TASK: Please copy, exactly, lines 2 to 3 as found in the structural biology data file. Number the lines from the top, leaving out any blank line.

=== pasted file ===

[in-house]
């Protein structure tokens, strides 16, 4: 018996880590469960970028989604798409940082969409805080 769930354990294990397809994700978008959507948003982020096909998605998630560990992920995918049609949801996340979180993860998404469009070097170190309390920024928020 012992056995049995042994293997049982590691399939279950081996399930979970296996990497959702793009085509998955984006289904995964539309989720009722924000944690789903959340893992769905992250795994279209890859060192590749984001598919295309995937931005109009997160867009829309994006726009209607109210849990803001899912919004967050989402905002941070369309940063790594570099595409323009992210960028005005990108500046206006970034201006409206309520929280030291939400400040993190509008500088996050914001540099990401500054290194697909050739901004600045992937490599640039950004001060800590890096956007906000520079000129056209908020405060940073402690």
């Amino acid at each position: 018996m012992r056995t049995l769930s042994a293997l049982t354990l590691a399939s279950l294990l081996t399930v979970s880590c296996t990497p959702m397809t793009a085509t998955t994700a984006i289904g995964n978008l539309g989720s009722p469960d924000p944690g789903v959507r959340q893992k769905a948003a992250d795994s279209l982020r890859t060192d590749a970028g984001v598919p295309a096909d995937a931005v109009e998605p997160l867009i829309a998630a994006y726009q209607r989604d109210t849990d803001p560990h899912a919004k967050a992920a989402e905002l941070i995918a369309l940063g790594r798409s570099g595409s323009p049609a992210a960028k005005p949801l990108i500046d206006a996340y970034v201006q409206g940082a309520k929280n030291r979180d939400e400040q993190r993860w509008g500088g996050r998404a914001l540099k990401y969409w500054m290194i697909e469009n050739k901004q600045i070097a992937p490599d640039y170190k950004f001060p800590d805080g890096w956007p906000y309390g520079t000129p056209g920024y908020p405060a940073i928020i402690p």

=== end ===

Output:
């Protein structure tokens, strides 16, 4: 018996880590469960970028989604798409940082969409805080 769930354990294990397809994700978008959507948003982020096909998605998630560990992920995918049609949801996340979180993860998404469009070097170190309390920024928020 012992056995049995042994293997049982590691399939279950081996399930979970296996990497959702793009085509998955984006289904995964539309989720009722924000944690789903959340893992769905992250795994279209890859060192590749984001598919295309995937931005109009997160867009829309994006726009209607109210849990803001899912919004967050989402905002941070369309940063790594570099595409323009992210960028005005990108500046206006970034201006409206309520929280030291939400400040993190509008500088996050914001540099990401500054290194697909050739901004600045992937490599640039950004001060800590890096956007906000520079000129056209908020405060940073402690």
């Amino acid at each position: 018996m012992r056995t049995l769930s042994a293997l049982t354990l590691a399939s279950l294990l081996t399930v979970s880590c296996t990497p959702m397809t793009a085509t998955t994700a984006i289904g995964n978008l539309g989720s009722p469960d924000p944690g789903v959507r959340q893992k769905a948003a992250d795994s279209l982020r890859t060192d590749a970028g984001v598919p295309a096909d995937a931005v109009e998605p997160l867009i829309a998630a994006y726009q209607r989604d109210t849990d803001p560990h899912a919004k967050a992920a989402e905002l941070i995918a369309l940063g790594r798409s570099g595409s323009p049609a992210a960028k005005p949801l990108i500046d206006a996340y970034v201006q409206g940082a309520k929280n030291r979180d939400e400040q993190r993860w509008g500088g996050r998404a914001l540099k990401y969409w500054m290194i697909e469009n050739k901004q600045i070097a992937p490599d640039y170190k950004f001060p800590d805080g890096w956007p906000y309390g520079t000129p056209g920024y908020p405060a940073i928020i402690p």